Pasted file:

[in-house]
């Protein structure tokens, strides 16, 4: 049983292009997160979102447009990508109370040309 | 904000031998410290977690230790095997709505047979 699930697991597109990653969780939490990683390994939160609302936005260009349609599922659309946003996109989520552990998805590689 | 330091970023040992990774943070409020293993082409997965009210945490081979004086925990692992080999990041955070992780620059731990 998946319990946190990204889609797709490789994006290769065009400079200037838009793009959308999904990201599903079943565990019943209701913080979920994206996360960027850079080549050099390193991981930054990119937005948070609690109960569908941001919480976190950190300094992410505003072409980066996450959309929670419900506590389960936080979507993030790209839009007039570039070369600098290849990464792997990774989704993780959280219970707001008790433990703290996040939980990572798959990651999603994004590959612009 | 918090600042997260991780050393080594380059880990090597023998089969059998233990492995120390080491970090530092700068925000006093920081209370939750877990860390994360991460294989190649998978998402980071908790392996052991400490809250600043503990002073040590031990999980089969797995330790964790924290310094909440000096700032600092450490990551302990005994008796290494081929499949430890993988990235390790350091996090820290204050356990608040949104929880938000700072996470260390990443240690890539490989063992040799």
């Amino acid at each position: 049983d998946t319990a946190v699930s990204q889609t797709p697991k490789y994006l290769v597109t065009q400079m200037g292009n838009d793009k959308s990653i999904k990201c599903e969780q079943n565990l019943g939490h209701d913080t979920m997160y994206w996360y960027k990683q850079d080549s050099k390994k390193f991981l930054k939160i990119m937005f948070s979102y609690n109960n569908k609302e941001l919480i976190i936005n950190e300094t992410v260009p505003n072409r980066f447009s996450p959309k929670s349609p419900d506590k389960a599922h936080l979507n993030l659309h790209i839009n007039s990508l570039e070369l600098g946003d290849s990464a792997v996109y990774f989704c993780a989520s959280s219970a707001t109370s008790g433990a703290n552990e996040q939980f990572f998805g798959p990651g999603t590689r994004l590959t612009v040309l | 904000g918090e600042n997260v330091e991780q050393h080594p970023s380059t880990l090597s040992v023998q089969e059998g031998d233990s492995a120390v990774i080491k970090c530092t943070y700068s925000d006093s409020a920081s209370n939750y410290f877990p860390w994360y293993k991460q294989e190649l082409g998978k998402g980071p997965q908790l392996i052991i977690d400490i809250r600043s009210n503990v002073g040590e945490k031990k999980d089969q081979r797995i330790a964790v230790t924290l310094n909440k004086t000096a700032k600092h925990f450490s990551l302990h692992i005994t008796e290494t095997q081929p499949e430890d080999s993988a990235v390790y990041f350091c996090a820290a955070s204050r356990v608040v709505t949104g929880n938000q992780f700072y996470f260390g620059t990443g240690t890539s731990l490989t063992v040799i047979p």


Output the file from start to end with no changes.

[in-house]
């Protein structure tokens, strides 16, 4: 049983292009997160979102447009990508109370040309 | 904000031998410290977690230790095997709505047979 699930697991597109990653969780939490990683390994939160609302936005260009349609599922659309946003996109989520552990998805590689 | 330091970023040992990774943070409020293993082409997965009210945490081979004086925990692992080999990041955070992780620059731990 998946319990946190990204889609797709490789994006290769065009400079200037838009793009959308999904990201599903079943565990019943209701913080979920994206996360960027850079080549050099390193991981930054990119937005948070609690109960569908941001919480976190950190300094992410505003072409980066996450959309929670419900506590389960936080979507993030790209839009007039570039070369600098290849990464792997990774989704993780959280219970707001008790433990703290996040939980990572798959990651999603994004590959612009 | 918090600042997260991780050393080594380059880990090597023998089969059998233990492995120390080491970090530092700068925000006093920081209370939750877990860390994360991460294989190649998978998402980071908790392996052991400490809250600043503990002073040590031990999980089969797995330790964790924290310094909440000096700032600092450490990551302990005994008796290494081929499949430890993988990235390790350091996090820290204050356990608040949104929880938000700072996470260390990443240690890539490989063992040799």
């Amino acid at each position: 049983d998946t319990a946190v699930s990204q889609t797709p697991k490789y994006l290769v597109t065009q400079m200037g292009n838009d793009k959308s990653i999904k990201c599903e969780q079943n565990l019943g939490h209701d913080t979920m997160y994206w996360y960027k990683q850079d080549s050099k390994k390193f991981l930054k939160i990119m937005f948070s979102y609690n109960n569908k609302e941001l919480i976190i936005n950190e300094t992410v260009p505003n072409r980066f447009s996450p959309k929670s349609p419900d506590k389960a599922h936080l979507n993030l659309h790209i839009n007039s990508l570039e070369l600098g946003d290849s990464a792997v996109y990774f989704c993780a989520s959280s219970a707001t109370s008790g433990a703290n552990e996040q939980f990572f998805g798959p990651g999603t590689r994004l590959t612009v040309l | 904000g918090e600042n997260v330091e991780q050393h080594p970023s380059t880990l090597s040992v023998q089969e059998g031998d233990s492995a120390v990774i080491k970090c530092t943070y700068s925000d006093s409020a920081s209370n939750y410290f877990p860390w994360y293993k991460q294989e190649l082409g998978k998402g980071p997965q908790l392996i052991i977690d400490i809250r600043s009210n503990v002073g040590e945490k031990k999980d089969q081979r797995i330790a964790v230790t924290l310094n909440k004086t000096a700032k600092h925990f450490s990551l302990h692992i005994t008796e290494t095997q081929p499949e430890d080999s993988a990235v390790y990041f350091c996090a820290a955070s204050r356990v608040v709505t949104g929880n938000q992780f700072y996470f260390g620059t990443g240690t890539s731990l490989t063992v040799i047979p």